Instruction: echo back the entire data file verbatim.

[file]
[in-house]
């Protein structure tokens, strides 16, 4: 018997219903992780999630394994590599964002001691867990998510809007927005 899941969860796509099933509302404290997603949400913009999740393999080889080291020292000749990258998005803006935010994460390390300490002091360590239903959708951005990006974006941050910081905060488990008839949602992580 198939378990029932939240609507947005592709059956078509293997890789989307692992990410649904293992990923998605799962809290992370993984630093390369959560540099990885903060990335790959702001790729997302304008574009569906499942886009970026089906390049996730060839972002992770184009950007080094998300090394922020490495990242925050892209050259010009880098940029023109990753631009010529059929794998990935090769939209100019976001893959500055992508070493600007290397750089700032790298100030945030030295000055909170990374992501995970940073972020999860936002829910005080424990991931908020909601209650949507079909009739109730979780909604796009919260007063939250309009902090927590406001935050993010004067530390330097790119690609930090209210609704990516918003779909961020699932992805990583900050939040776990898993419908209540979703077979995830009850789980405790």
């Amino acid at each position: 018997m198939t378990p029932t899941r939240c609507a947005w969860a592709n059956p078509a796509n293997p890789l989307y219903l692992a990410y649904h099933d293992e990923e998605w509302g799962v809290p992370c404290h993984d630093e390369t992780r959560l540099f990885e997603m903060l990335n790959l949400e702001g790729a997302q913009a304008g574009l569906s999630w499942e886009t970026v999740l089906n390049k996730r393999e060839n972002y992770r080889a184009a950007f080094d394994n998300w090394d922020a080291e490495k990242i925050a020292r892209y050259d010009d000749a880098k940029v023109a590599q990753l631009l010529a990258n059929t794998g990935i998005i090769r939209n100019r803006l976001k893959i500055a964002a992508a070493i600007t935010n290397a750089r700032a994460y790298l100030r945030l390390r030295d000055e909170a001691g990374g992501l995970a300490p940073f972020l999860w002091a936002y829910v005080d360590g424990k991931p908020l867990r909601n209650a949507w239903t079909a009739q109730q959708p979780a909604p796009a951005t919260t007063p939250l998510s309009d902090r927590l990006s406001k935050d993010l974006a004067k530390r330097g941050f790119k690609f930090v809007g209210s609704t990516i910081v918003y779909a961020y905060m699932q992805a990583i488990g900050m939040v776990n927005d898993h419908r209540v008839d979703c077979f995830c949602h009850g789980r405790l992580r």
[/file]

[in-house]
């Protein structure tokens, strides 16, 4: 018997219903992780999630394994590599964002001691867990998510809007927005 899941969860796509099933509302404290997603949400913009999740393999080889080291020292000749990258998005803006935010994460390390300490002091360590239903959708951005990006974006941050910081905060488990008839949602992580 198939378990029932939240609507947005592709059956078509293997890789989307692992990410649904293992990923998605799962809290992370993984630093390369959560540099990885903060990335790959702001790729997302304008574009569906499942886009970026089906390049996730060839972002992770184009950007080094998300090394922020490495990242925050892209050259010009880098940029023109990753631009010529059929794998990935090769939209100019976001893959500055992508070493600007290397750089700032790298100030945030030295000055909170990374992501995970940073972020999860936002829910005080424990991931908020909601209650949507079909009739109730979780909604796009919260007063939250309009902090927590406001935050993010004067530390330097790119690609930090209210609704990516918003779909961020699932992805990583900050939040776990898993419908209540979703077979995830009850789980405790």
């Amino acid at each position: 018997m198939t378990p029932t899941r939240c609507a947005w969860a592709n059956p078509a796509n293997p890789l989307y219903l692992a990410y649904h099933d293992e990923e998605w509302g799962v809290p992370c404290h993984d630093e390369t992780r959560l540099f990885e997603m903060l990335n790959l949400e702001g790729a997302q913009a304008g574009l569906s999630w499942e886009t970026v999740l089906n390049k996730r393999e060839n972002y992770r080889a184009a950007f080094d394994n998300w090394d922020a080291e490495k990242i925050a020292r892209y050259d010009d000749a880098k940029v023109a590599q990753l631009l010529a990258n059929t794998g990935i998005i090769r939209n100019r803006l976001k893959i500055a964002a992508a070493i600007t935010n290397a750089r700032a994460y790298l100030r945030l390390r030295d000055e909170a001691g990374g992501l995970a300490p940073f972020l999860w002091a936002y829910v005080d360590g424990k991931p908020l867990r909601n209650a949507w239903t079909a009739q109730q959708p979780a909604p796009a951005t919260t007063p939250l998510s309009d902090r927590l990006s406001k935050d993010l974006a004067k530390r330097g941050f790119k690609f930090v809007g209210s609704t990516i910081v918003y779909a961020y905060m699932q992805a990583i488990g900050m939040v776990n927005d898993h419908r209540v008839d979703c077979f995830c949602h009850g789980r405790l992580r």